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Bob Henson | 12 August 2010 • Just as the U.S. economy began a dramatic nosedive in 2007, so did the Arctic’s summertime sea ice. That September, the ice’s minimum seasonal extent shattered previous records. The minimums in 2008 and 2009 were somewhat less extreme, but still well below those observed in the 1980s and 1990s.
This summer, the ice—much like the economy—continues to struggle. “It’s pretty crazy that on 6 August we were already below the 1979–2000 average extent for September,” notes NCAR’s Jennifer Kay, a climate scientist focusing on processes that affect Arctic ice.
The chart at right, from the National Snow and Ice Data Center (NSIDC), shows this summer’s melt compared to the 1979–2000 average and to the record melt of 2007 (current conditions here). As of late July, 5 of 17 participants in a monthly sea-ice prediction project were calling for the 2007 record to be broken or tied.
It’s now looking as if a new record is unlikely, according to Edward Blanchard (University of Washington), a specialist in Arctic ice prediction who is visiting NCAR this summer to collaborate with Kay. “It’s been a coolish August in the Arctic so far,” notes Blanchard. He points out that some large areas have already dipped below freezing (this map from the University of Köln shows current observations), and models are maintaining the chilly pattern for at least the next week to 10 days.
A graph from the International Arctic Research Center shows that 2010's ice extent is running closer to 2008 and 2009 than to 2007—still low, but not quite in record territory.
Weather is a critical determinant of Arctic sea ice evolution each summer. As Kay explained in Geophysical Research Letters, and with coauthor Andrew Gettelman in the Journal of Geophysical Research, the record midsummer melt in 2007 was enhanced by a persistent weather pattern: high pressure above Alaska and low pressure over northern Russia. High pressure leads to reduced cloud cover, which—especially if it occurs early in the melt season—allows more sunlight to reach the high Arctic surface. The strong high-to-low pressure gradient generates surface winds that bring warm air into the Arctic and can rearrange the existing ice in ways that foster ice-extent loss and melt—for example, by pushing ice through the central Arctic into the North Atlantic, where it ends up melting.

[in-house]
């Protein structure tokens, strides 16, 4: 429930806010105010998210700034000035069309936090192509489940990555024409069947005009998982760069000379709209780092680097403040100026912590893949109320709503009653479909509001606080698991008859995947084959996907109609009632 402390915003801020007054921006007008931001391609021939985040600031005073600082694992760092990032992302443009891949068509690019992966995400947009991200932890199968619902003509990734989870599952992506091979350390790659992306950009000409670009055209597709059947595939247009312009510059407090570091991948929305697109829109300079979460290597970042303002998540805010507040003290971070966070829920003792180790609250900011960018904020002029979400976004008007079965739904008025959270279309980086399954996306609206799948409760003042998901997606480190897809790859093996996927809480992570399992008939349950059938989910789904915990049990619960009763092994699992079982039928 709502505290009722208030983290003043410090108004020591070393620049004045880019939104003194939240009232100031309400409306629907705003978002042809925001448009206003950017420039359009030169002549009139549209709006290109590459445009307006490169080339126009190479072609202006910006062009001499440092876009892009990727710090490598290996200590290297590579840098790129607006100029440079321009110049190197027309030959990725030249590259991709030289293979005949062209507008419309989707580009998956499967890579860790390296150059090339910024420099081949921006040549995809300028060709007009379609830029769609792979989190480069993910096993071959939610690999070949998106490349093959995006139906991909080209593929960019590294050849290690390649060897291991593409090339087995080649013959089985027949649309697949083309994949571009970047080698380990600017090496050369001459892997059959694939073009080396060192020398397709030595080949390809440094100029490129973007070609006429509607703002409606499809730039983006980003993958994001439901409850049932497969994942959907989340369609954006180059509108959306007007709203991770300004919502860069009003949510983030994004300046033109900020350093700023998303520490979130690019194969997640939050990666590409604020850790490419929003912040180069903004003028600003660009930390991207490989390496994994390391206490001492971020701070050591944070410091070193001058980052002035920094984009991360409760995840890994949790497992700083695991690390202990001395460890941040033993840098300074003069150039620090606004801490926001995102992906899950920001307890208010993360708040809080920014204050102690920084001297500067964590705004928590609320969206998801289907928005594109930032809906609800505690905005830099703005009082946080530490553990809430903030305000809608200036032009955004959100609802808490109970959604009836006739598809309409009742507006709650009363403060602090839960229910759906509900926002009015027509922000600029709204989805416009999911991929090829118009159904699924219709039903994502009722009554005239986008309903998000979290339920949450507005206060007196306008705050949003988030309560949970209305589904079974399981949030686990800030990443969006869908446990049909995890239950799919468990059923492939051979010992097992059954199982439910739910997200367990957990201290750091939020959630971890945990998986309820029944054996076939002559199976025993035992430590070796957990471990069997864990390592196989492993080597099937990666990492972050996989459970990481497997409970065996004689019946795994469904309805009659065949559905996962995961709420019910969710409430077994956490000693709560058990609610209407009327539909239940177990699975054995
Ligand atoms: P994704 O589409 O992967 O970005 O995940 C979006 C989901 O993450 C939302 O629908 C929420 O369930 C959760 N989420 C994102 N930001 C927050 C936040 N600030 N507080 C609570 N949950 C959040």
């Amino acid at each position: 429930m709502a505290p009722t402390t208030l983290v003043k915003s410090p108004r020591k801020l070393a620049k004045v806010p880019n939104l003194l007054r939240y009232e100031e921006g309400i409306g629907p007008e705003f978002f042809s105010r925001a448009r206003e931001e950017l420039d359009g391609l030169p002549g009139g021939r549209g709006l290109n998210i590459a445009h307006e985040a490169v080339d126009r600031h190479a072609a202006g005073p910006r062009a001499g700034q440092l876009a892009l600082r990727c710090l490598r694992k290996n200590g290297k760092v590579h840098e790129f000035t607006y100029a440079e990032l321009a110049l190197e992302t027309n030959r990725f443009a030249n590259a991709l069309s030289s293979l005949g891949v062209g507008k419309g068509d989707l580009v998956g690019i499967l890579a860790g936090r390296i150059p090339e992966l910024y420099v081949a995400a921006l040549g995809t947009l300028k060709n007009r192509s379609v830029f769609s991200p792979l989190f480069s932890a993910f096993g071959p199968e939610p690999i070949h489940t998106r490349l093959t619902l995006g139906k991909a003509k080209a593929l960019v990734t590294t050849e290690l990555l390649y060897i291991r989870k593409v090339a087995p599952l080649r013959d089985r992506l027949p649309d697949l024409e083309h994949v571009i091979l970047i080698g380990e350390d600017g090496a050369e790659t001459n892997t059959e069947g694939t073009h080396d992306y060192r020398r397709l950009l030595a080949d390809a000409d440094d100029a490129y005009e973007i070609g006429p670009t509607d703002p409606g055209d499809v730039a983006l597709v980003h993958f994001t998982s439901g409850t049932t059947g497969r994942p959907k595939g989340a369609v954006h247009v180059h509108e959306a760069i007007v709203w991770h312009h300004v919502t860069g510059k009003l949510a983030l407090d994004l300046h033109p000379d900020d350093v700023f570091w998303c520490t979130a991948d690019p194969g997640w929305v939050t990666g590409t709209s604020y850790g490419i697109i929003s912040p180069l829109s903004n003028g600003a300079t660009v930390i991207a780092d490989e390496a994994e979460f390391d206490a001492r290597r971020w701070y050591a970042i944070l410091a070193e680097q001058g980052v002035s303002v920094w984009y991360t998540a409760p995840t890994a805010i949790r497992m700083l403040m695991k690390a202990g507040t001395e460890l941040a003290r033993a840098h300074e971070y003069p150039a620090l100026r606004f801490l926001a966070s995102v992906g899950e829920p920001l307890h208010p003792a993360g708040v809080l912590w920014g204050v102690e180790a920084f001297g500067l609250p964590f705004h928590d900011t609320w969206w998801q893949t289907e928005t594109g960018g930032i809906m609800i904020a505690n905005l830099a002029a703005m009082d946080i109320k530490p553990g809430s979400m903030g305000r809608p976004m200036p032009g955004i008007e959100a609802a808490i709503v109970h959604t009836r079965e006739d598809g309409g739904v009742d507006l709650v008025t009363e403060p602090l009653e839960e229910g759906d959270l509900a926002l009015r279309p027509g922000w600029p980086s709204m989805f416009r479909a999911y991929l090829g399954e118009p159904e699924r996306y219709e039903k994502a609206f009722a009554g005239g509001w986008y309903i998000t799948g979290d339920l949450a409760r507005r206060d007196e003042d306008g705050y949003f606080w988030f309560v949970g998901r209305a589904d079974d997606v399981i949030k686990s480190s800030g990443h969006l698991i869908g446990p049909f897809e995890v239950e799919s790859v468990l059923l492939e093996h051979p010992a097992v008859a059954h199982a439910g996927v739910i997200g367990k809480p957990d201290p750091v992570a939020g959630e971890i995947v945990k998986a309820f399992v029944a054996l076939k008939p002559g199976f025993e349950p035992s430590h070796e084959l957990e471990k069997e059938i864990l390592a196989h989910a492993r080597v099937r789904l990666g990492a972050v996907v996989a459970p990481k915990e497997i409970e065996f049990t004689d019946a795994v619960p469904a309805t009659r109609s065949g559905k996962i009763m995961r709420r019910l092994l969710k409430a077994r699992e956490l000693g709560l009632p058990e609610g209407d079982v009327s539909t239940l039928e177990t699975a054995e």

This year, the ice melted quickly in late June, but the pace slowed in early July, as low-pressure centers moving across the Arctic brought clouds and coolness and spread sea ice over a larger area (as explained by NSIDC in its 20 July news post). Short-term weather shifts like this can’t be predicted more than a few days in advance, which makes it tough to know in early July where sea ice will be in September. But by August, the die is largely cast, says Blanchard: the Sun’s rays are dimming, and the persistence in sea-ice anomalies from August to September is the largest of any two months of the year.
Even now, a windy period could help break up thinner, more diffuse areas of ice and accelerate the retreat, says Blanchard. However, he adds, “I would put my money rather confidently at this stage on not breaking the record.”
You can follow the Arctic’s summer melting live on camera—at least from one vantage point—via NOAA’s North Pole webcam. It’s placed atop a buoy near the North Pole each April and floats with the ice through the summer. Right now the buoy is near 85°N and 10°E. “It’s instructive to compare images from now with those from previous summers around the same date,” Blanchard says. For instance, during the record melt of 2007, the webcam showed large sections of open water. On the most recent image from this year, melt ponds are already freezing. (See below for a side-by-side comparison.)
Predicting the Arctic’s minimum sea ice extent may become still more difficult in years to come, as multiyear ice continues to erode. “In contrast to the much thicker ice of past decades, the ice now reacts very quickly and very sensitively to the weather patterns that are predominant during a certain summer,” notes Dirk Notz (Max Planck Institute for Meteorology) in a RealClimate post on 26 July.